The state Education Department in August 2016 also approved $165,000 for Lyndonville with classroom technology, including interactive white boards, said Jason Smith, the school district superintendent.

Libertarian leader opposes Assembly bill to ban body armor

Posted 15 January 2021 at 11:19 am


I demand Assemblyman Jonathan Jacobson, D-Newburgh, (104th Assembly District) withdraw his bill, A352, which seeks to ban body armor and make possession of body armor a felony. This bill would turn innocent residents into criminals and disproportionately harm marginalized peoples.

This bill is completely unnecessary. No harm is done to any individual or any property through the mere act of owning a body vest. There is no victim when someone wears one, so why make it illegal?

Assemblyman Jacobson is trying to create another victimless crime, for which innocent people will be branded as felons and be carted off to prison. Is sending people to rot in a cage for wearing protective gear really a progressive ideal?

This bill is shockingly tone-deaf. District 104 encompasses a diverse population, including people of marginalized identities. Unfortunately, the present socioeconomic conditions of this country put people of color, LGBTQ people, immigrants, Muslims, autistic people, the disabled, and other marginalized peoples, as well as women, at an increased risk of encountering violence, and thus they have a greater need to have any and all tools at their disposal, including body vests, to help defend themselves.

This bill would take away a very useful tool for self-defense and make already vulnerable peoples more susceptible to violence perpetrated against them, including violence perpetrated by the state.

A352 exempts police officers from this ban. Why should cops, whose acts of abuse grabbed the headlines and sparked massive protests throughout the previous year, get to wear protective gear, while ordinary citizens are jailed for the same action? Since when are cops better than anyone else? In this country everyone is supposed to be afforded equal treatment before the law. Either everyone gets to have access to body armor or nobody does.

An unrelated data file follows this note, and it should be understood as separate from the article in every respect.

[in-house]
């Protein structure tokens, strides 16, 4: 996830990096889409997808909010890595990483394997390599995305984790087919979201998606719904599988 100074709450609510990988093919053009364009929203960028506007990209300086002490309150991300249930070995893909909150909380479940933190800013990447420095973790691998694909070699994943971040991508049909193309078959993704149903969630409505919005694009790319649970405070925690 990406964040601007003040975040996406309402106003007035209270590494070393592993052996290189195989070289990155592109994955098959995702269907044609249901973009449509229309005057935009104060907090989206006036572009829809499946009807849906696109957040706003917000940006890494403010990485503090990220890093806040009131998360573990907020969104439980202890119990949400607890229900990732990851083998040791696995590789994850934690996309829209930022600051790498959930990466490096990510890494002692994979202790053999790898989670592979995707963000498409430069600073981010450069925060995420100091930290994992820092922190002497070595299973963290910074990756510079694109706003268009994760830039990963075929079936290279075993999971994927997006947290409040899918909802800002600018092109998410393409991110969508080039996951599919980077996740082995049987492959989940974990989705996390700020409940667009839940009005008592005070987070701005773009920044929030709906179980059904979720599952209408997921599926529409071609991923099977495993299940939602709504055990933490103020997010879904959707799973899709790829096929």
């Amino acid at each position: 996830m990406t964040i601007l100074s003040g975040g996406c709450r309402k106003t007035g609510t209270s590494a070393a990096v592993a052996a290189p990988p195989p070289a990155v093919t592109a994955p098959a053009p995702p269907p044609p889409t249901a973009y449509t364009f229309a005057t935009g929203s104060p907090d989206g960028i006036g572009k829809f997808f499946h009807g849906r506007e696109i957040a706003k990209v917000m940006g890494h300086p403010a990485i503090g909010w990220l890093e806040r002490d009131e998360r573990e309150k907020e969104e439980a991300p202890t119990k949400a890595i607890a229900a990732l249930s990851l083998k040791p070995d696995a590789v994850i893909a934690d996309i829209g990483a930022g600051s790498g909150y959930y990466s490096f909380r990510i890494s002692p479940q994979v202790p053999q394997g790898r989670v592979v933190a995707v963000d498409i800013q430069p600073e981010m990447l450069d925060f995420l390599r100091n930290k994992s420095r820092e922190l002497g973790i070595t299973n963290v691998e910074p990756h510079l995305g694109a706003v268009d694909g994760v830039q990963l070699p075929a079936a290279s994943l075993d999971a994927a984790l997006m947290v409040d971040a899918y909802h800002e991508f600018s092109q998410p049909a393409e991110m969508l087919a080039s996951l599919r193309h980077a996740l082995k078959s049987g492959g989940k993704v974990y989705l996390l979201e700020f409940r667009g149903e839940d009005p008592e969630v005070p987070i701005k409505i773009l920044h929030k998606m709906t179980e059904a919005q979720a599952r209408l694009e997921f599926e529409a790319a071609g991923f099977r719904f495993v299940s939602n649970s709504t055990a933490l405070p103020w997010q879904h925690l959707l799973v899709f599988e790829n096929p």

It’s also worth noting that should this bill become law, it will be more heavily enforced against people of color, just like gun control and drug laws. They will be at greater risk of arrest and will receive harsher sentences. I don’t think that’s the future of New York State progressives envisioned.

People have the right to defend themselves. Wearing a body vest is a harmless way to do so. Turning ordinary people into criminals is tyrannical. Bill A352 would do just that.

Assemblyman Jacobson, let the people protect themselves with body armor. Withdraw this bill at once!

Chase Tkach


Orleans Count Libertarian Party Chair

New group of volunteers step up at food distribution this morning

By Tom Rivers, Editor Posted 15 January 2021 at 9:55 am

Photos by Tom Rivers

ALBION – Volunteers, nearly all for the first time this morning, help distribute food in Albion from the parking lot at the Main Street Thrift Store.

The U.S. Department of Agriculture funds the USDA Farmers to Families Food Box Program nation-wide. It is expected to continue locally through February.

The schedule for the rets of January includes:

  • January 22nd, Orleans County Cornell Cooperative Extension, 4-H Fairgrounds, 12690 NYS Route 31, Knowlesville, entrance is on Taylor Hill Road and not on Route 31. The line on Taylor Hill will need to go south away from Route 31.
  • January 29th, Community Action Store, 113 South Main Street, Albion

John Kurtz of Albion, left, carries a box of food with produce, meat and dairy this morning. Jesse Underwood of Clarendon is at right. He volunteered as a member of ABATE, a local group of motorcyclists.

Cars started to line up around 6, about two hours before the event started.

Kurtz and Underwood were among a new group of volunteers at the event coordinated by the Orleans County Office for the Aging and Community Action of Orleans & Genesee.

“There are a lot more people in need right now,” Underwood said.

Leslie Spofford of Clarendon also volunteered for the first time this morning at a food distribution, which has been happening most weeks locally since April. Spofford had the day off from her job as Runnings in Brockport and wanted to help.